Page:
``We anticipate Amaya's track record in the United States has the potential to facilitate a speedier entry into the U.S. for Rational's brands,'' Baazov told analysts.

Analyst Ralph Garcea of Global Maxfin Capital Inc. said the deal provides a ``clean solution'' for PokerStars to enter the U.S. market.

Scheinberg and his son, CEO Mark Scheinberg, still have a ``bad actor label'' which should be removed because of Amaya's standing with regulators, he said.

Garcea also noted the transaction is the third great deal done by Amaya, following the purchase of slot firm Cadillac Jack in 2012 and of casino gaming and lottery designer and manufacturer Diamond Game Enterprises earlier this year.

``This just redefines the company and gives them an online global poker presence that's unmatched,'' he said in an interview.

``There's a rich history in Canada (of game development) and it just so happens now one of the largest players in the world is going to be out of Montreal.''

Amaya said the change in ownership will be ``seamless'' for consumers since key Rational management will remain with the company. However, the analyst said the transaction allows Amaya to cross-sell its casino and interactive games on Rational's popular platforms.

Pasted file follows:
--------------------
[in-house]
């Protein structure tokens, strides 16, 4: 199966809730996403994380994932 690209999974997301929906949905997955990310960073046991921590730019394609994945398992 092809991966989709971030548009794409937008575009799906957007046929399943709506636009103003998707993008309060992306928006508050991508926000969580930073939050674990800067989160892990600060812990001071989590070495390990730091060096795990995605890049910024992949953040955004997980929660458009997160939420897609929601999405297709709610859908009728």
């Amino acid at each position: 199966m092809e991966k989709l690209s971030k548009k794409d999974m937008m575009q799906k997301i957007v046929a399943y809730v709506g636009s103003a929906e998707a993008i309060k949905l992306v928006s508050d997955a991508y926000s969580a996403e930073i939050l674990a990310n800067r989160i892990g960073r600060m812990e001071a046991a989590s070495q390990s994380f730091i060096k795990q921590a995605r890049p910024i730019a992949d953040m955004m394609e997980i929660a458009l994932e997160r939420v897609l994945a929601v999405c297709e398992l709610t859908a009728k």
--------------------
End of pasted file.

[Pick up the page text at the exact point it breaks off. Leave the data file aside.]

Its next gaming frontiers are online casinos, sportsbook and social gaming, which have a combined global market potential of more than US$25 billion.

``With online casino and sportsbook added to online poker, the company will truly become a one-stop shop for gaming,'' said Baazov.

Amaya offers gaming products and services including casino, poker, sportsbook, platform, lotteries and slot machines. Amaya says some of the world's largest gaming operators and casinos are powered by its services.

The Rational Group, based in the low-tax Isle of Man off the coast of Britain, is also a producer of live poker events and poker programming for television and online audiences. It employs more than 1,700 people globally.

The boards of both companies have unanimously approved the agreement, expected to close around Sept. 30.

Baazov and several other Amaya shareholders that control about 28 per cent of the company's common shares have entered into agreements supporting the transaction, which has a break fee of at least US$50 million.

Amaya's annual meeting has been delayed until July 30, when shareholders will vote on the creation of a new class of convertible preferred shares that are part of the transaction.

The purchase will be funded with US$2.9 billion of debt, US$1.6 million equity and the rest from cash.

Credit facilities are being provided by Deutsche Bank, Barclays Bank and Macquarie Capital and GSO Capital Partners, the credit division of The Blackstone Group (NYSE: BX). A syndicate of underwriters include Canaccord Genuity Corp., Cormark Securities and Desjardins Capital Markets.

Note to readers: This is a corrected story. A previous version moved June 13 gave the wrong country in which Scheinberg resides and the wrong first name for Scheinberg's son.